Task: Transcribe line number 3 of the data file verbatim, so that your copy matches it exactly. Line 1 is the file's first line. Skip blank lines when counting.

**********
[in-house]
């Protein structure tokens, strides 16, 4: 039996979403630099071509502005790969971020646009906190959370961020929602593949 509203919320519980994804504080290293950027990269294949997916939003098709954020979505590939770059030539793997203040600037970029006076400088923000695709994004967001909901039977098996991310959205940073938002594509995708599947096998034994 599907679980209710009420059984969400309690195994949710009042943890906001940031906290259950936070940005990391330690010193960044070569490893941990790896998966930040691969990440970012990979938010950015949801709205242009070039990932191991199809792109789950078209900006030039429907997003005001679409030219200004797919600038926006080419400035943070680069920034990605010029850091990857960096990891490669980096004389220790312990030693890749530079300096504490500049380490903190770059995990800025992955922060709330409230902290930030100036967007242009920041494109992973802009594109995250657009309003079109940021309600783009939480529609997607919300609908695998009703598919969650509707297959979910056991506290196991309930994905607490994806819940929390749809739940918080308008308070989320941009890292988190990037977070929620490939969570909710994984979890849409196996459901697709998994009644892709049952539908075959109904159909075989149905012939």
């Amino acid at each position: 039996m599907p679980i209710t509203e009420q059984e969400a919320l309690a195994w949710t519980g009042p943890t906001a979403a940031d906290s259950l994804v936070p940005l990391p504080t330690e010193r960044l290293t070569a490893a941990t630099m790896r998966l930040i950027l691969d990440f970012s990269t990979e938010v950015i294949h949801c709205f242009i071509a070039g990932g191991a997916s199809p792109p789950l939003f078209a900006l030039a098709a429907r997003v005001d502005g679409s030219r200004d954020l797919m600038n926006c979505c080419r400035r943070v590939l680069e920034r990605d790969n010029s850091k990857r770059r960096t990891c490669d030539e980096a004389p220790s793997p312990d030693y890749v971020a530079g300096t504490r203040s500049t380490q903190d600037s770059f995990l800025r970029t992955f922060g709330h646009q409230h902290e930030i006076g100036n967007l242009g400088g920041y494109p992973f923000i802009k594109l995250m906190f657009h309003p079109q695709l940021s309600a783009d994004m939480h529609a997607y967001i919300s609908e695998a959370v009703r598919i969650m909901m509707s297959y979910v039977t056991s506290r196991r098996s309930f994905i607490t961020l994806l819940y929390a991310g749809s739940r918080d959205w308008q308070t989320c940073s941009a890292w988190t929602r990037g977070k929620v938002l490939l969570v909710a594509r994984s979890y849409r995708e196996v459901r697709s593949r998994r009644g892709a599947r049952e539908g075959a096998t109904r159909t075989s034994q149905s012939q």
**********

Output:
């Amino acid at each position: 039996m599907p679980i209710t509203e009420q059984e969400a919320l309690a195994w949710t519980g009042p943890t906001a979403a940031d906290s259950l994804v936070p940005l990391p504080t330690e010193r960044l290293t070569a490893a941990t630099m790896r998966l930040i950027l691969d990440f970012s990269t990979e938010v950015i294949h949801c709205f242009i071509a070039g990932g191991a997916s199809p792109p789950l939003f078209a900006l030039a098709a429907r997003v005001d502005g679409s030219r200004d954020l797919m600038n926006c979505c080419r400035r943070v590939l680069e920034r990605d790969n010029s850091k990857r770059r960096t990891c490669d030539e980096a004389p220790s793997p312990d030693y890749v971020a530079g300096t504490r203040s500049t380490q903190d600037s770059f995990l800025r970029t992955f922060g709330h646009q409230h902290e930030i006076g100036n967007l242009g400088g920041y494109p992973f923000i802009k594109l995250m906190f657009h309003p079109q695709l940021s309600a783009d994004m939480h529609a997607y967001i919300s609908e695998a959370v009703r598919i969650m909901m509707s297959y979910v039977t056991s506290r196991r098996s309930f994905i607490t961020l994806l819940y929390a991310g749809s739940r918080d959205w308008q308070t989320c940073s941009a890292w988190t929602r990037g977070k929620v938002l490939l969570v909710a594509r994984s979890y849409r995708e196996v459901r697709s593949r998994r009644g892709a599947r049952e539908g075959a096998t109904r159909t075989s034994q149905s012939q």